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where

In SU(2) the phase angle

---------- (10) |

For non-Abelian unitary groups, the number of phase angles (parameters) is determined by the formula N

It can be shown that the absolute square for the determinant of

- SU(2) also has other representations for different kinds of spin in 3-dimensional space (see Figure 01e):
- For the trivial (identity) representation all the generators
**t**_{i}0. It can be identified to particle with spin 0 such as the Higgs boson. In this representation, the particle looks the same from every direction. - The fundamental representation of SU(2) is for leptons with spin 1/2. This is the one that has to rotate 2 x 360
^{o}to return to its original form. - There is the representation of SU(2) by the usual 3-dimensional rotations (the SO(3) group) acting on three dimensional vectors. The generators can be produced from the definition in Eq.(9), for example:

This is the spin 1 representation and can be used to describe gauge particles such as photon, vector boson, and gluon.**t**_{z}= -i (dR_{z}/d)|_{=0}=

a SU(2) transformation of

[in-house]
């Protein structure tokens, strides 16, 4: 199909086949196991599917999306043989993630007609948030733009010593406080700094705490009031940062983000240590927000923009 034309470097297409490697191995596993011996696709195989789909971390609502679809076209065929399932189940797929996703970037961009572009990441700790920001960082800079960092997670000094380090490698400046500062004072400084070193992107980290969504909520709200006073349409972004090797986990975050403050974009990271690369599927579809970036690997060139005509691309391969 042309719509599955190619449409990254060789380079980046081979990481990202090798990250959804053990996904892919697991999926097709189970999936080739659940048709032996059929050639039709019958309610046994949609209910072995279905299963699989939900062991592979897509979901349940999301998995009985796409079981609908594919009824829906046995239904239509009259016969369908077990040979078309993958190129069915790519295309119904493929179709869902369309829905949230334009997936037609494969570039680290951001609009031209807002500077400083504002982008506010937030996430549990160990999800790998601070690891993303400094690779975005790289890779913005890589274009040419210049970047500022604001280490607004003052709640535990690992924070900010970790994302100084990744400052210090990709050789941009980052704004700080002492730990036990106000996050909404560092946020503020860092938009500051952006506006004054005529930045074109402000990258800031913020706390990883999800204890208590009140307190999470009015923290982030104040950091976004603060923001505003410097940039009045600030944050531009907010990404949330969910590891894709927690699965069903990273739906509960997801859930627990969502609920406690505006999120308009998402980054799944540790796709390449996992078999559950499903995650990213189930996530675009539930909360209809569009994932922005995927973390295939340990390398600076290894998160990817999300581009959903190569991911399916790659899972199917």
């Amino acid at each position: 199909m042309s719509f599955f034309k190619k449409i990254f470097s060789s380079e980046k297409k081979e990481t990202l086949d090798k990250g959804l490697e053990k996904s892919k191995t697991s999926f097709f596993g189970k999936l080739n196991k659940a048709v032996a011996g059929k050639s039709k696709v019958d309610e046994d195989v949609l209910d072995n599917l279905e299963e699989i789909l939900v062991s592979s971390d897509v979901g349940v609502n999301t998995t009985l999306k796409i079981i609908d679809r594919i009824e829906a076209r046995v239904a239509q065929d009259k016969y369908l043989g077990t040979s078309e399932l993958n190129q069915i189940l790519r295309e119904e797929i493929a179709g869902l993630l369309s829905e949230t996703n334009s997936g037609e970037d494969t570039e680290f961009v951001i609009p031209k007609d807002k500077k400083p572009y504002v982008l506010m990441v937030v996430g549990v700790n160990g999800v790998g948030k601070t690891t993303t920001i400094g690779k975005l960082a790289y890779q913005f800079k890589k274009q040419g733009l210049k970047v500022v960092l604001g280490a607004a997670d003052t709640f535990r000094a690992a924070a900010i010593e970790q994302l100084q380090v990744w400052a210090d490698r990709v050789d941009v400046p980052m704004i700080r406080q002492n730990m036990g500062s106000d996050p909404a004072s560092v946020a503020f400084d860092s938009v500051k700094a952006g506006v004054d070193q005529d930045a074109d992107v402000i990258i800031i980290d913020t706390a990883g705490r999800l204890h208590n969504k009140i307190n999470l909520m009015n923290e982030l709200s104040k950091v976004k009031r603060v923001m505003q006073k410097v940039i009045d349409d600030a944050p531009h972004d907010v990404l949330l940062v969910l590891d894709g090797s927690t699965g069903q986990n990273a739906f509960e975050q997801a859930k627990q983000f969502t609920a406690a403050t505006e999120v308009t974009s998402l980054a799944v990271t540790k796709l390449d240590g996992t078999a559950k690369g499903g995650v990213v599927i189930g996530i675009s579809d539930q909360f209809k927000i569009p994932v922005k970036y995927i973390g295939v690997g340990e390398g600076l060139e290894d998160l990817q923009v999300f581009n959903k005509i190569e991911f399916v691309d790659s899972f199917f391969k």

It can be shown that the magnitude of the complex fields:

In SU(3), the three complex fields in global gauge transformation can be identified to the three quark fields (u, d, s), which can be thought of as the three directions at 120^{o} to each other. It is called colour isospin or colour spin or colour charge (r, g, b) in local gauge transformation.The SU(3) group has N _{a} = 8, there are eight phase angles and eight 3x3 non-commuting matrices (generators) operating on three complex functions (u, d, s) or (r, g, b) depending on whether the transformation is global or local. There are eight corresponding meditation particles (the gluons) - two of them mediate the strong interaction while the rest go around to swap color charges. (see Figure 02d).
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## Figure 02d SU(3) Gauge Theory |

If we define

It can be shown that the phase transformations are characterized by the eigenvalue of

where t can be determined by the formula n = 2t +1 (n is the dimension of the generator) and for a given t, the value of m can be -t, -t+1, ..., t-1, t; i.e., there are 2t+1 degenerate states for a given t. For example, in the case of SU(2) n = 2, t = 1/2, and m = -1/2 or +1/2 (an isodoublet). The eigenvalue t is often referred to as isospin to indicate that it is similar to spin but in an abstract space. The eigenvalue for

A

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